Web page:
with magic. In a sense, they're right. The disciples
      of Valentinus, a second century gnostic teach that an
      "elect", known as the pneumatics are destined to
      return to the ineffable god beyond this world. In
      effect, their spirits are the same divine essence as
      that of the ineffable god. Ritualized magic was
      therefore used to portend the elect's progression
      toward that perfection. You might think of it as a
      "dress rehearsal" for salvation. Now, in order to
      appreciate those rituals, it's necessary to assume
      that you're also one of the elect, as well.

      This is where I flesh out what I meant by the
      modicum of sense implicit in the word "gnosticism".
      When I talked about the experience of the whole cosmos
      being an extension of your body, that is exactly how I
      believe the elect recognized themselves. It's likely
      the old Platonic notion that all knowledge is memory
      was familiar to the gnostics of antiquity. If I
      remember the fleeting experience of the cosmos being
      my body, that's because it's real. Since that memory
      is forever precluded from conscious experience, it's
      easy to understand the longing early gnostics had to
      articulate and give it meaning.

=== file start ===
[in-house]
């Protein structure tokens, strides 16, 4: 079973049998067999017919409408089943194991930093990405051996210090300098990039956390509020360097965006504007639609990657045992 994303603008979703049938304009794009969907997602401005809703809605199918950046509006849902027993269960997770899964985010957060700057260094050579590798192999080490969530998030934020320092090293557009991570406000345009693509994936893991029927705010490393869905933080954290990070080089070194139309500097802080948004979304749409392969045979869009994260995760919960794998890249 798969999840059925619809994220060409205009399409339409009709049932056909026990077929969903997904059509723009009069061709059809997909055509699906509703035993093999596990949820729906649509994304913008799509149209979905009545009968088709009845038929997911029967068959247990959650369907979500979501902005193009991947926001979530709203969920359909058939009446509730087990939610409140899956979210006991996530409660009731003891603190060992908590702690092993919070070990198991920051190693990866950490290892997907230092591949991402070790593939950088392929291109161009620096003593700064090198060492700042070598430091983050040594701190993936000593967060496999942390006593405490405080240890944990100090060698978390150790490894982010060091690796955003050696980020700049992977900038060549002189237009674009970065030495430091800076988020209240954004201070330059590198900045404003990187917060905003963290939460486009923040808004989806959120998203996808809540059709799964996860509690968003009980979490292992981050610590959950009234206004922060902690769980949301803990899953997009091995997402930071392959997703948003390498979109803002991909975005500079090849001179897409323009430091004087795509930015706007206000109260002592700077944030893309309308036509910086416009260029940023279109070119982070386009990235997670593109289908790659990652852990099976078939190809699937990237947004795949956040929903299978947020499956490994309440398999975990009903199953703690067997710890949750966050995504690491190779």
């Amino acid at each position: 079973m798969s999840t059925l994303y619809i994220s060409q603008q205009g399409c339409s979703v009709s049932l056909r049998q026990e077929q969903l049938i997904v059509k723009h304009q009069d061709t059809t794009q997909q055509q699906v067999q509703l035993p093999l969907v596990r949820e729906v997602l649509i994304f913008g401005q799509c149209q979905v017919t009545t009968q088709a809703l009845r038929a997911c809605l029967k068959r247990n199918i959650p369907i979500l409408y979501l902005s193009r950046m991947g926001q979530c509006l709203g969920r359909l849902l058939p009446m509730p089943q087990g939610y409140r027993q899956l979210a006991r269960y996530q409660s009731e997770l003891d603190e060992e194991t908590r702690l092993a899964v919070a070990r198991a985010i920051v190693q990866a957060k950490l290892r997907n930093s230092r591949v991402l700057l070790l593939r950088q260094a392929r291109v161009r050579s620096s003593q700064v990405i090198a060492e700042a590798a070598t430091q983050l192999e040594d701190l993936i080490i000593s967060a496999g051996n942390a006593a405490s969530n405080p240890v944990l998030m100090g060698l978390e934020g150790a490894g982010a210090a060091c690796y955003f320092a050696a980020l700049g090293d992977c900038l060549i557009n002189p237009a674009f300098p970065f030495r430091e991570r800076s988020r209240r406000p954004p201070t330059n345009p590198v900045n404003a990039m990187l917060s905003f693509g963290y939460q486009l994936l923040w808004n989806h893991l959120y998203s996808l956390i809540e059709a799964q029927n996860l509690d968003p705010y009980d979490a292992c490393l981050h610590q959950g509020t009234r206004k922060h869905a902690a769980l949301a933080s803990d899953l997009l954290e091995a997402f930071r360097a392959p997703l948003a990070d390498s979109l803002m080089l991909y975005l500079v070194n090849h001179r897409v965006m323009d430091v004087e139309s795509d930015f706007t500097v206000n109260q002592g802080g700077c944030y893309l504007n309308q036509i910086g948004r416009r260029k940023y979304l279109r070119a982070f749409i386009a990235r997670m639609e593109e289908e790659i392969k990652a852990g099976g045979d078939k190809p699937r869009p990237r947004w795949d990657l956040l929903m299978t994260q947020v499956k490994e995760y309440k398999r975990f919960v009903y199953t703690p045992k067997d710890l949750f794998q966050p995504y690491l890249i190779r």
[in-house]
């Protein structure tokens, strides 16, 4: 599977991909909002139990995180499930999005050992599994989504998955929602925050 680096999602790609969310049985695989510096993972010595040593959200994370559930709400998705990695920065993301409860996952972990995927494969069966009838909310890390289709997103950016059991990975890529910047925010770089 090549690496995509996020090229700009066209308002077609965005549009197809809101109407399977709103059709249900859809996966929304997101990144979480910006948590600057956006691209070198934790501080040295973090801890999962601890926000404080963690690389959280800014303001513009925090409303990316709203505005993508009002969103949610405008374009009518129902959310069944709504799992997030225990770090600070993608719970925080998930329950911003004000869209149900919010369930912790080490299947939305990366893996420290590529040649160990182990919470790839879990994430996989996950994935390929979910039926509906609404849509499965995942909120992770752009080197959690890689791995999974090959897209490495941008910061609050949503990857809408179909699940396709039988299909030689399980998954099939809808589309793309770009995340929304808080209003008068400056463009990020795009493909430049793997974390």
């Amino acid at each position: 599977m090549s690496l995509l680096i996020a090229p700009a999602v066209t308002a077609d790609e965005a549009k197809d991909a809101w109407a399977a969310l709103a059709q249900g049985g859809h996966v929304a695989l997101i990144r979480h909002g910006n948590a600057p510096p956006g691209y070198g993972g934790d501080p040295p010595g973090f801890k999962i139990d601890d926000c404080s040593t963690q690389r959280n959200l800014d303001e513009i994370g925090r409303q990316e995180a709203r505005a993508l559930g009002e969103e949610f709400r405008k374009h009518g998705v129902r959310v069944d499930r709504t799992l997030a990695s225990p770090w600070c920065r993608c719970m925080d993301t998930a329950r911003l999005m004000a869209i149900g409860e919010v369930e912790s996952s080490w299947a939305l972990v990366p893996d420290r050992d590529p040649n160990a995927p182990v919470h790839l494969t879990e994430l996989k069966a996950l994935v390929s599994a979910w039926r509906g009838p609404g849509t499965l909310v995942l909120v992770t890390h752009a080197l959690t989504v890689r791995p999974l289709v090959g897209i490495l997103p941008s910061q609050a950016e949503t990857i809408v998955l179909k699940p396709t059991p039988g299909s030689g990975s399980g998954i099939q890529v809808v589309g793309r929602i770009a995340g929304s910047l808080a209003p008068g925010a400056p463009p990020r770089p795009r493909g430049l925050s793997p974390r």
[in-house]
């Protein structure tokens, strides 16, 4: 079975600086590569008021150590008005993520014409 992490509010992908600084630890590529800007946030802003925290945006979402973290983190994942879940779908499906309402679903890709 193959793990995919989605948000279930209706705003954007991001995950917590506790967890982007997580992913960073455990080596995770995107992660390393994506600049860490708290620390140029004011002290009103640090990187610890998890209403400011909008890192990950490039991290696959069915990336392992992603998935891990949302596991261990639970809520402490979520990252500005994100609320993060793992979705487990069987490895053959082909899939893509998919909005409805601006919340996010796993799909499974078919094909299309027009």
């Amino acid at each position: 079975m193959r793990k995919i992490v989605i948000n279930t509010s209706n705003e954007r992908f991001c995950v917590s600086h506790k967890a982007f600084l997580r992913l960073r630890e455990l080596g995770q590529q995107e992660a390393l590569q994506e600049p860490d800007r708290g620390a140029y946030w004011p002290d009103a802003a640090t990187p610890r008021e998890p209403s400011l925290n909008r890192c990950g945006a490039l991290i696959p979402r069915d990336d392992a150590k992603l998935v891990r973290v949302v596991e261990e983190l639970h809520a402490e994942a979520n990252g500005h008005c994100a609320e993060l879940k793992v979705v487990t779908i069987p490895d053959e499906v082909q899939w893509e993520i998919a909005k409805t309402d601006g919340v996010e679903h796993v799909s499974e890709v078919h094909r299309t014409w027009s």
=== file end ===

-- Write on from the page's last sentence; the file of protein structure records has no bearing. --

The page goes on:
I believe (and, I admit this is speculative) the
      knowledge which the gnostics talked about was this
      very same memory. It's as if the whole cosmos were a
      giant anthropos, or human body and the elect is the
      spirit. We can reverse this insight with even greater
      clarity: our physical bodies are a cosmos, in
      miniature. Magical ritual is necessary to express the
      mystical rapport between ourselves and the greater
      world. A tenet of many gnostics schools is that
      something of the ineffable and perfect god is trapped
      in the dross of matter. Just as perfection is trapped
      in the imperfection of the cosmos, so the same is true
      of our own bodies. In effect, matter is dessicated
      "spirit". In order to redeem that "spirit", elaborate
      rituals were enacted to show how "perfection" could be
      expunged from imperfect matter. In effect, then each
      of the elect could identify with the spirit of the
      cosmos. This provided the rational for the ephemeral
      experience of feeling connected with the cosmos.

      The fleeting memory which the elect have of the
      cosmos being their body, then is the minimal sense
      which we can attribute to "gnosticism". Ritual is how
      they bridged the gap between themselves and the
      cosmos. Just as a language remains unintelligible to
      those who don't know it, so the rituals of the
      gnostics were unintelligible to the so-called hylokoi,
      or people without souls or spirits. The gnostics were
      besieged and generally misunderstood, being a
      relatively tiny minority. So, naturally they would
      cloak their wisdom in arcane ritual. To make matters
      more complicated, humanity was also divided into those
      without a spirit yet who had a soul. They could either
      choose salvation or else perish along with the
      holokoi. For them, salvation came through the
      arbitration of the orthodox church.

      The elect, however are saved already. They alone
      are capable of the more penetrating hermeneutic which
      discerns the truth in orthodox scripture. They
      understand the hidden allegory which others missed.